Intervate develops change management methodology

Develop a change management methodology

A South African software developer and solution provider that focuses on the delivery of intranet, portal and business process automation solutions for the enterprise market, has developed a change management methodology for customers undertaking intranet and portal implementations.

“In the past, intranets were touted as the next best thing for enhancing organisational efficiencies and driving staff collaboration. Years later, many organisations are left with expensive `white elephants` that deliver no true value or return on investment (ROI),” says Shaun Dicker.

“Often the failing of intranet portals has centred around two key aspects: lack of content, which means people often revert back to the hallway type conversations to gain information, and secondly, internal sales team overselling the value of the solution touting it as the silver bullet to internal communication challenges.”

Organisational intranets and portals can provide the glue for an organisation`s efficient functioning by providing an efficient manner in which to interface with information from different systems and place them in one, easily accessible interface.

“As the system can access and collate information on users` behalf, delivering data in underlying systems in a simple manner, this communication tool can certainly drive productivity if managed correctly,” adds Dicker.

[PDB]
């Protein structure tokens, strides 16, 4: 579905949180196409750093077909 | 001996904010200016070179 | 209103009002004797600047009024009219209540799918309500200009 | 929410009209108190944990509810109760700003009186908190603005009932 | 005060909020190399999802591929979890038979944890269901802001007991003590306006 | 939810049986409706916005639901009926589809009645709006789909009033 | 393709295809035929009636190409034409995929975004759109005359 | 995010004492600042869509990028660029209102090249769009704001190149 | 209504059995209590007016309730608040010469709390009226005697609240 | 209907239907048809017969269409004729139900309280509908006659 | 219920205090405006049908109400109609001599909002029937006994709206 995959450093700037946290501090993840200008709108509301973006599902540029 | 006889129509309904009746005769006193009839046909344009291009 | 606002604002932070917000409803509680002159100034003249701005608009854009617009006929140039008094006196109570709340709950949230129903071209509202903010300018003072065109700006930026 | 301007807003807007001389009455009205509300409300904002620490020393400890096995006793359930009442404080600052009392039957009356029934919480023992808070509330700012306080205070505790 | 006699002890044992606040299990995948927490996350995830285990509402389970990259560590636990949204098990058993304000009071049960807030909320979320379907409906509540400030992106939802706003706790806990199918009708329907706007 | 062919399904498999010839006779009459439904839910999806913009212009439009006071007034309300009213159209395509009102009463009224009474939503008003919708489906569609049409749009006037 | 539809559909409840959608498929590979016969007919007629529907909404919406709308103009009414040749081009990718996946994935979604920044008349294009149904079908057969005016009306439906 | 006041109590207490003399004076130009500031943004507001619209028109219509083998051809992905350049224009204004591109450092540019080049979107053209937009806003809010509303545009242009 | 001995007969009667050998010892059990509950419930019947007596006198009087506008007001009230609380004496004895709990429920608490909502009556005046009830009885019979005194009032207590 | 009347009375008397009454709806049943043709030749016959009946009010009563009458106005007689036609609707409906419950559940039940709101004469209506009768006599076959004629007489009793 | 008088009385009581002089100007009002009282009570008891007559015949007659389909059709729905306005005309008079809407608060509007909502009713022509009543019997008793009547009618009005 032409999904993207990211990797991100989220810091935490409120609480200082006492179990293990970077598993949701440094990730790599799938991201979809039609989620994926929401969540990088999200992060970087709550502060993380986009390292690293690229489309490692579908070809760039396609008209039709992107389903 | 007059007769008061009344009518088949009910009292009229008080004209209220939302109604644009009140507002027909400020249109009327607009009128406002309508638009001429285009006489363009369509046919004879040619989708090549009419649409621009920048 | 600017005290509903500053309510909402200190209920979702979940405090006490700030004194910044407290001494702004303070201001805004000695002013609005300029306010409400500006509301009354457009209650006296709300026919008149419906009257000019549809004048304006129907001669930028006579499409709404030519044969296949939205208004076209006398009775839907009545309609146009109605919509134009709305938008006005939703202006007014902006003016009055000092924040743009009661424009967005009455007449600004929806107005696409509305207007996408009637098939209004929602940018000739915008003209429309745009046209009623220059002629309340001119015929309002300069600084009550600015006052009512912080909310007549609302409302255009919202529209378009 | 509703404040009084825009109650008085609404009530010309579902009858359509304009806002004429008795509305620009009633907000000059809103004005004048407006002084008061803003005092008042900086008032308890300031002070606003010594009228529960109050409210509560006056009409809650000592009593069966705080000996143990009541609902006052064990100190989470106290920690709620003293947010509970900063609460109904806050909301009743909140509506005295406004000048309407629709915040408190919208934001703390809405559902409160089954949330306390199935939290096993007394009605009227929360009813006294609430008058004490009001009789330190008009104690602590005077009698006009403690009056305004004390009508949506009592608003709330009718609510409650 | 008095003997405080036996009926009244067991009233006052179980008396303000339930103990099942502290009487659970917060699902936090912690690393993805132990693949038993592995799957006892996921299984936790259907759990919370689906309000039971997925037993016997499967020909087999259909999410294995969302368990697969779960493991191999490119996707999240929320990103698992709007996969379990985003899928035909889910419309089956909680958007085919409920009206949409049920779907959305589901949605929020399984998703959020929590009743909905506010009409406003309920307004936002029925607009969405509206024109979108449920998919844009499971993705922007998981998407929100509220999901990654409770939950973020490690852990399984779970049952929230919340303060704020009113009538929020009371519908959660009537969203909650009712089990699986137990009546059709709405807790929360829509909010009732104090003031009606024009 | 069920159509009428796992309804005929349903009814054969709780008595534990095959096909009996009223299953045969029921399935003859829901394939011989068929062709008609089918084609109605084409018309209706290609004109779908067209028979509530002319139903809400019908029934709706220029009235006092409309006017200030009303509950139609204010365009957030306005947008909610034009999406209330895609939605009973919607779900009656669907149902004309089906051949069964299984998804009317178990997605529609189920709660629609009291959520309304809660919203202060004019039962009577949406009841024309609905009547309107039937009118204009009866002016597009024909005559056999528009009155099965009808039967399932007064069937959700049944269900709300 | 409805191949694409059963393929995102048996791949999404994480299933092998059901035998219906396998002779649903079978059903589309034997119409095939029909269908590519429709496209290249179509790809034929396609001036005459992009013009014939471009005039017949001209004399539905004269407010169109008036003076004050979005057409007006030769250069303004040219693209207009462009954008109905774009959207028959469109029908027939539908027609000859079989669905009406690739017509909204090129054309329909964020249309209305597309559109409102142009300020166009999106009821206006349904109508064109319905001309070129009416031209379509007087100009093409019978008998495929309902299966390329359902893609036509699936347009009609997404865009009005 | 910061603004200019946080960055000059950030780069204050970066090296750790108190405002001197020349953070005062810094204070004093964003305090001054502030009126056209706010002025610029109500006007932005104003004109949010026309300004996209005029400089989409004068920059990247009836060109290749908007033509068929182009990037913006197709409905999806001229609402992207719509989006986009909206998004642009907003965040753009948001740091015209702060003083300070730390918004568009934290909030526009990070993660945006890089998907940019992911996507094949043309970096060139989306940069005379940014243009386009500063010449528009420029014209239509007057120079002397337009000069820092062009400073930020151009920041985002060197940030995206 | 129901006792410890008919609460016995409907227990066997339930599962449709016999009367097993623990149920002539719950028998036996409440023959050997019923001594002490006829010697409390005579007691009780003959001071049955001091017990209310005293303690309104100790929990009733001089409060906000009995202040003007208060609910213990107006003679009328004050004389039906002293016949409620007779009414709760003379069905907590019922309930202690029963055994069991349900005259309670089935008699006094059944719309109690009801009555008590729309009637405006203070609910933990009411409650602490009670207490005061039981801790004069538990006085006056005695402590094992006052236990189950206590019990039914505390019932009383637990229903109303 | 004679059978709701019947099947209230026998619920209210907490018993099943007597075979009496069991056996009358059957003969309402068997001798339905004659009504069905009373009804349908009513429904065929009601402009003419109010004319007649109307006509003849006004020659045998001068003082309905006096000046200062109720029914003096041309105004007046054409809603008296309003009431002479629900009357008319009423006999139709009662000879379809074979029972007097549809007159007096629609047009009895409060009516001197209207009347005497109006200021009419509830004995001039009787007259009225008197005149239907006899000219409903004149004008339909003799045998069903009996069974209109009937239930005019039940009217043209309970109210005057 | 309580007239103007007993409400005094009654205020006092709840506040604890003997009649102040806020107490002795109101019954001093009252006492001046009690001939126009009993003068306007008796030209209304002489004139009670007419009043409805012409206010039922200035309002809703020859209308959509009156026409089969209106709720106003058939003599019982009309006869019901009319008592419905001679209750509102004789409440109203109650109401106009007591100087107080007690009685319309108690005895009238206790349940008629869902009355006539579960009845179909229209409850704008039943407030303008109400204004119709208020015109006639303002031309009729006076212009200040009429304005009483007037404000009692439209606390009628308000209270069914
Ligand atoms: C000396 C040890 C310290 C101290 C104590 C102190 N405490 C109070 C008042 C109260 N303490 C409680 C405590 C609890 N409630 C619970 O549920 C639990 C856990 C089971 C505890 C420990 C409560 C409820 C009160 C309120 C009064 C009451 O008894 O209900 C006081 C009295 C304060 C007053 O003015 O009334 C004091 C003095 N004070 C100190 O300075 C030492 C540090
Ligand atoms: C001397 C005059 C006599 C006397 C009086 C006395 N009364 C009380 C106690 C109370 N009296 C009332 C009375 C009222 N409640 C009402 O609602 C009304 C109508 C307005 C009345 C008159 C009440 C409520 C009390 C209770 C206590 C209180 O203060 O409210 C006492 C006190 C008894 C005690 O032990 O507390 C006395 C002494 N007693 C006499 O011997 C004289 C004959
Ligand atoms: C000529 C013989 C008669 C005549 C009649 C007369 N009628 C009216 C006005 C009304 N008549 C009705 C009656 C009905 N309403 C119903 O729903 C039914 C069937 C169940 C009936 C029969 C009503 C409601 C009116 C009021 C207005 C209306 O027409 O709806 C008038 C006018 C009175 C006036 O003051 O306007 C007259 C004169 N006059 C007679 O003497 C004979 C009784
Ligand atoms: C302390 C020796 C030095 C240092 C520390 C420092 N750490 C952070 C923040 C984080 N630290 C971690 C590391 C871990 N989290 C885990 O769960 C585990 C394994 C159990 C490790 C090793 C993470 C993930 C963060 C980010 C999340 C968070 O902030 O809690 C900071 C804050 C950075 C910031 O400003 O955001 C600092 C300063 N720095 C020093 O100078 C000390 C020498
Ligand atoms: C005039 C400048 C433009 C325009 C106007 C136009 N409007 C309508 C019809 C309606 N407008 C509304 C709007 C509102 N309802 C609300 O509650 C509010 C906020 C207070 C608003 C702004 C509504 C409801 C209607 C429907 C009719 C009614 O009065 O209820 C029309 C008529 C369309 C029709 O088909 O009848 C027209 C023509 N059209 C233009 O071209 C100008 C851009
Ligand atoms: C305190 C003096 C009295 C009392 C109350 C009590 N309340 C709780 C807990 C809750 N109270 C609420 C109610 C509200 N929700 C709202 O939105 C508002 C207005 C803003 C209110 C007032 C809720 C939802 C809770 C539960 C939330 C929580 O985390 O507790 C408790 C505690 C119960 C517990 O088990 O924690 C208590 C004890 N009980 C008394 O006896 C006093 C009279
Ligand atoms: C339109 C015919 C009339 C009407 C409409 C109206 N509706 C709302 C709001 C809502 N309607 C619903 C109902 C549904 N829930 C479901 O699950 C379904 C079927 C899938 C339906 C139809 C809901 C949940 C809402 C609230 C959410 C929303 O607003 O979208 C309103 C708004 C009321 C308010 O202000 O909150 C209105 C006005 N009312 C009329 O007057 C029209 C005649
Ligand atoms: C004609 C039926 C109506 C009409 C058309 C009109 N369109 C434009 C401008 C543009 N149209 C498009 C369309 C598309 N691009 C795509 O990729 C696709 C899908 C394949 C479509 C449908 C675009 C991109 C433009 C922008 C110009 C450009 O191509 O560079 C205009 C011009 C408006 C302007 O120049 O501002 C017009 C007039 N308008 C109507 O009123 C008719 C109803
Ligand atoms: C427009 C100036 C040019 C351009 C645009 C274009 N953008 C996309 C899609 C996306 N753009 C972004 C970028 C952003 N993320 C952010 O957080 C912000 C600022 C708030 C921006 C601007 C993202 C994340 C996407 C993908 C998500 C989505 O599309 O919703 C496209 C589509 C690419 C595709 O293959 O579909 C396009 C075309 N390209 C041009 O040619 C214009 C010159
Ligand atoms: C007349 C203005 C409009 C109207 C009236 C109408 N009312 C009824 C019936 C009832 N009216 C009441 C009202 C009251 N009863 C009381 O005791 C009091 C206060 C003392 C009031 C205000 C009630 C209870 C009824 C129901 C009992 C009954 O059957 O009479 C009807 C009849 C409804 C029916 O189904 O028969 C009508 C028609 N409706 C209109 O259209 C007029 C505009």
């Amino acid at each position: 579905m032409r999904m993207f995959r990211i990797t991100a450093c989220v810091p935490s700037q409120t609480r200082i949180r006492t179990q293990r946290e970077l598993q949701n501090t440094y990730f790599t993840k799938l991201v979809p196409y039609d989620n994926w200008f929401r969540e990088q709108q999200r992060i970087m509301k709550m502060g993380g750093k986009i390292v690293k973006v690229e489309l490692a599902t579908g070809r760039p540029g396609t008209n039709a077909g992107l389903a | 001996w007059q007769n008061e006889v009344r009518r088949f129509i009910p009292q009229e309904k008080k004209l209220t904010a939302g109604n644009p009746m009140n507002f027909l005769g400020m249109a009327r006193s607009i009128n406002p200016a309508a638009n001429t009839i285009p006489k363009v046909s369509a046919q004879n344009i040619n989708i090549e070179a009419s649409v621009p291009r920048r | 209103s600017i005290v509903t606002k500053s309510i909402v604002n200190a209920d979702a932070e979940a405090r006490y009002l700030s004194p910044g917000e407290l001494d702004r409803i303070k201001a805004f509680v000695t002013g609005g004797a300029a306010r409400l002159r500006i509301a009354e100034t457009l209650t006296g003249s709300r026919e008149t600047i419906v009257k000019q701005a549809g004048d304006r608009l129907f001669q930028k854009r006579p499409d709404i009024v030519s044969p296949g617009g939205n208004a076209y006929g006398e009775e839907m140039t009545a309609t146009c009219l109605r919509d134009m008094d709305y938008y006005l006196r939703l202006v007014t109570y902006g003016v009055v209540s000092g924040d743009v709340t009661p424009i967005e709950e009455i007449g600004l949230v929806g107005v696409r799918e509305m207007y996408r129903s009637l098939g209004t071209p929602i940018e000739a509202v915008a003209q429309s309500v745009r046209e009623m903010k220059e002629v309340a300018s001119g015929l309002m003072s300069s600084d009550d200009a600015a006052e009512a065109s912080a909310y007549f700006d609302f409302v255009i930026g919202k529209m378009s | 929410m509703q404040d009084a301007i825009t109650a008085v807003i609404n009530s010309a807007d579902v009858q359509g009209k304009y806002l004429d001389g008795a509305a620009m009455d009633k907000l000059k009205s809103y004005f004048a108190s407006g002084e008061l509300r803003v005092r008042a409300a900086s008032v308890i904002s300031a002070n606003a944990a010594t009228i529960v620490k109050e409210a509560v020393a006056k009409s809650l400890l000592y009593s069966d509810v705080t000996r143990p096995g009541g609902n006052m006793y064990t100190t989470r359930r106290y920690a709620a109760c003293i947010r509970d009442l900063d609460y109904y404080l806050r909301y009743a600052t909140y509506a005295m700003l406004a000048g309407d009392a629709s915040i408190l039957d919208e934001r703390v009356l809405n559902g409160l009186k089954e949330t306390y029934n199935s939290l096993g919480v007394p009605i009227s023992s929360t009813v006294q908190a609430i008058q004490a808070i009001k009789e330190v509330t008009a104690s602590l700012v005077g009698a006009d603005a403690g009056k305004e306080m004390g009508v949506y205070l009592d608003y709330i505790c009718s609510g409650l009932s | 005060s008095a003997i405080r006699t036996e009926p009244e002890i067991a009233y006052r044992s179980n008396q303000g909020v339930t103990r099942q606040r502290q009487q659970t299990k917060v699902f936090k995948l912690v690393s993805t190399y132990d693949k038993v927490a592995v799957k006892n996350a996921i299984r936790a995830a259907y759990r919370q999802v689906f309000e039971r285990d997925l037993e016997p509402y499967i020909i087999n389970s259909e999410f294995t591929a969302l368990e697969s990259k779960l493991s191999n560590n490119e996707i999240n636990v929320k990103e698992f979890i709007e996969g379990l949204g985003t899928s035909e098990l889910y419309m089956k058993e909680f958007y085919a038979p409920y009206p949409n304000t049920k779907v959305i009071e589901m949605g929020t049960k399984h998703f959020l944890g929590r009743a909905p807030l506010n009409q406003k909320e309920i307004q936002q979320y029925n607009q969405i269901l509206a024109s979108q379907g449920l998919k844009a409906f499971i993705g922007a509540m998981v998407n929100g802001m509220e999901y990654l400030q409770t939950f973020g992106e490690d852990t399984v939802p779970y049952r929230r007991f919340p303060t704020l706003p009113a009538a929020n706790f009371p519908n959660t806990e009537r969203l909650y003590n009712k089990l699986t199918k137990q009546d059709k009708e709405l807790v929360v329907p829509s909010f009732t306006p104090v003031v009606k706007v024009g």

“We have found that often the challenge with these implementations is not the solutions, but the internal organisational change that needs to occur to utilise these solutions correctly. All too often software development houses believe that their customer responsibility ends once the solution is delivered; however, we have found the customers often need support and guidance around the solution implementation for months afterwards. As a result, we have developed an effective change management methodology for the implementation of an intranet that helps manage expectations of the solution as well as gain company buy-in from an executive level to then be filtered down appropriately throughout the company,” says Dicker.

Essentially the change management programme examines five aspects, namely executive sponsorship, culture, the effect of the implementation of each staff member, skill levels of the users and identification of effective training needed. According to Dicker, we undertake a full gap analysis to ensure where the organisation is and where it needs to be, and then systematically works with customers on the five criteria to drive more effective use of IT solutions.

“Certainly the implementation of an IT project should have a change management element to it, considering the pervasive nature of technology on our day-to-day living.”

Using this methodology, an organisation can build the intranet as one project but launch it in stages. “Our approach to this allows users to focus on the benefits that the intranet brings to them personally and the increased productivity that it brings to their job function. The processes stimulated by the implementation of the intranet then become the default within the organisation,” concludes Dicker.

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